Some bartenders are extremely picky about their bar towels – as they should be. Never moisten them in the 3-sink glass washing sinks!
Bar Equipment – The Big Stuff
Located directly in front of the ice bin – about knee/thigh high. Usually holds the house/well liquor. Additional speed racks may be installed elsewhere – close to the bartender’s workstation.
Stainless Steel Shelving
All over the place. Sinks, coolers, shelving. Easy to clean. Very expensive bar equipment.
Beer and Wine Keg Cooler
Most bars have a separate walk-in cooler for beer kegs. Possible wine kegs. May also store back-up bottled beer, perishables like juices, garnish trays, olives, cherries, fruits, etc. Usually fairly close to the main bar.
One of the most important pieces of bar equipment. Expensive to install, and the temperature should be monitored on a regular basis. Many will have a temperature gauge on the outside of the cooler with easy access.
Draft Beer Pouring System
Powered by CO2. You’ll learn how to change kegs and CO2 probably on your first shift. Easy, but every bartender is going to get doused at one time or another.
An outside vendor will probably clean the beer lines once a week or so. Some beer companies will do it for free – if you buy their products.
3-Sink Glass Washing System
All bars have them – unless they committed to 100% commercial glass washers. A very important part of the bartender’s duties, and I go into much more detail in how to wash bar glasses.
Commercial Glass Washer
Some bars have them – some don’t. They’re just like the dishwashers used in the kitchen, only smaller and specifically designed with racks for glasses. Fast, efficient.
Ice Maker – The Most Important of All Bar Equipment!
Probably located in the kitchen area. May even be a couple of them. Smaller ones could be behind the bar. Cubed ice. Bar owners better have a bagged ice vendor on speed dial when these go down.
Ice Maker, Crushed
Same as above, but may also have a small, mechanical/electric crusher in the bartender’s workstation.
Bartender Station Ice Bin
A lot of controversy over exactly how the ice bin should be used – and what sanitation procedures to follow. Might (should) have a stainless-steel cover.
Careful here, and I go into greater detail in a couple of bar sanitation articles. One of every health inspector’s pet peeves.
Cold Plate for Soda Dispenser
Slab of heavy metal that that the soda system runs through to help chill before dispensing. Buried under the ice in the bartenders ice bin. About 12” x 16” and an inch or two thick. There are also other ways of chilling soda.
Floor Bar Mats
Usually black, heavy-duty rubber about an inch thick. Anti-fatigue, anti-slip, and each section is around 4 x 4 feet. Very heavy! Should be pulled and washed at the end of every day.
Overhead Glass Racks
Some bars have them – some don’t. Great space saver. Glasses better be clean, as customers can see them very well in the light. A lot of controversy when customers could smoke in bars.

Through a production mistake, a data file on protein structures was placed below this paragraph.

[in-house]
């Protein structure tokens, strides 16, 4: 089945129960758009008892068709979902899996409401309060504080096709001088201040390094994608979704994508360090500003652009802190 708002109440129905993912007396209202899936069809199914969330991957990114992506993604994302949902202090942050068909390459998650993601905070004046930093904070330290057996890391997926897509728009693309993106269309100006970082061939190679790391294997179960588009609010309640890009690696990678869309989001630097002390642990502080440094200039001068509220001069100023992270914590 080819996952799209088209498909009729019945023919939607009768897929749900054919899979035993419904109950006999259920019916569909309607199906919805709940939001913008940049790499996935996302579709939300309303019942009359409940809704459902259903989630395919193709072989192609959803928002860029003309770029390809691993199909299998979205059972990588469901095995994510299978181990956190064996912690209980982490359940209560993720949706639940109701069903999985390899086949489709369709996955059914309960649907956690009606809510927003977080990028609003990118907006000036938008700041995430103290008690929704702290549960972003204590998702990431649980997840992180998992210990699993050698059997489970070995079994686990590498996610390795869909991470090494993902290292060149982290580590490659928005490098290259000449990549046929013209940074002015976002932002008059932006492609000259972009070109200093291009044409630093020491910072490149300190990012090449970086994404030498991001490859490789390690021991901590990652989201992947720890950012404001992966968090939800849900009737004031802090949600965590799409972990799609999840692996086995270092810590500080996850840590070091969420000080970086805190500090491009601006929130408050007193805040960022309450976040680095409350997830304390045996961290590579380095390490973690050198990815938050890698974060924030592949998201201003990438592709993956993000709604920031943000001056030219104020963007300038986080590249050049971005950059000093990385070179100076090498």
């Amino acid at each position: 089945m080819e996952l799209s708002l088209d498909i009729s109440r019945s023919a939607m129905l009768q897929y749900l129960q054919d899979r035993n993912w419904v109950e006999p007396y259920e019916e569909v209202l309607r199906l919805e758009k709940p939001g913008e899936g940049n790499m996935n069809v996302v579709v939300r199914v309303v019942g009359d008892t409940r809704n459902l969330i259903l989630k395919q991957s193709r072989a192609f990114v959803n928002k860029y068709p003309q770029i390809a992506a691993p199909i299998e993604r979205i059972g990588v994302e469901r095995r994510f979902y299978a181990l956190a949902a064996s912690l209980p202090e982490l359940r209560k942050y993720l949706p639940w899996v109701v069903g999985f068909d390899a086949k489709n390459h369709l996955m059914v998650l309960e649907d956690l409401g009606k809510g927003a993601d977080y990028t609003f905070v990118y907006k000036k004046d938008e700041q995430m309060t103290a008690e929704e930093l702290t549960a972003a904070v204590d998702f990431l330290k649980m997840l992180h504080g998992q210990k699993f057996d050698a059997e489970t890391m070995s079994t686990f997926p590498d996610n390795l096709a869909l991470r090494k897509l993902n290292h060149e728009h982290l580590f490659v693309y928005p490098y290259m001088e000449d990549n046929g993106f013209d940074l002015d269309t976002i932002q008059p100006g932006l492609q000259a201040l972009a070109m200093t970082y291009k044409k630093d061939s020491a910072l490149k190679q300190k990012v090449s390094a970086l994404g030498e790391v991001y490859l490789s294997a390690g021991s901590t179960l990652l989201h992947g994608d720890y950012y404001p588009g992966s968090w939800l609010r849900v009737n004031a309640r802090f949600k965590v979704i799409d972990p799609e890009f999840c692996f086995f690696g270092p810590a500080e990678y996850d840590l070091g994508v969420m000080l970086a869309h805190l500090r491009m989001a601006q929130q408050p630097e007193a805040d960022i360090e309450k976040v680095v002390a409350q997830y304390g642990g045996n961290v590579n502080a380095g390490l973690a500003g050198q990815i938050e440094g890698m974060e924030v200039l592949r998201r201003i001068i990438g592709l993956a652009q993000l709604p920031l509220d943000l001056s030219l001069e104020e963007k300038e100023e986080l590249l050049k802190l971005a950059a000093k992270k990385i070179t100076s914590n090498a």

Cash Register/POS System
POS systems can be a beast. They do everything these days, and it’s pointless to describe one as they’re all different. If you can operate a smartphone – you’ll be just fine. Communicates directly with the BOH (Back of house), system (Manger’s terminal in the office), for real-time sales/stats. Don’t leave home without one. Many bars still have the old-time cash registers.
Server POS “Clients”
Smaller computer units for servers. Located around the bar and restaurant. Kind of like your home cable TV system with the main unit and smaller “boxes.”
For bottled beer, juices, wines, cream, etc. Usually located underneath the back bar top, but could be strategically placed anywhere.
Tap Beer Stations
Could be located anywhere. Many bars have multiple locations.
Beer/liquor signs, etc. The bar owner’s choice. Many are provided free by liquor and beer vendors.
Daily food & drink specials, promotions, up-coming events. Usually the bartender’s responsibility to keep it updated.
Powers the soda dispensers and kegs. Probably in keg walk-in cooler – or towards the end of the bar somewhere.
Should be under lock and key. All liquor storage, probably wine, and other valuable items. Managers only. Liquor dispensing system may be located here. Don’t get caught in here without manager’s prior approval.
All supplies/dry goods needed for bar – and kitchen. Napkins, straws, towels, olives, cherries, etc. Some bars have a completely different storage arear for bar supplies.
Stay out of the cook’s way! Really no reason to be back there other than to possibly sign in, get some ice, or use the general walk-in cooler if perishable supplies are stored there. NEVER walk down the cook’s line!
Bar Equipment Conclusion
That’s it. All bars are different and have some variations of equipment and set-ups. For aspiring bartenders, getting to know the basic equipment may help you land that first job.
Bar equipment is expensive. Bar owners spend a lot of money – not just on the initial purchase, but also in maintaining this very equipment.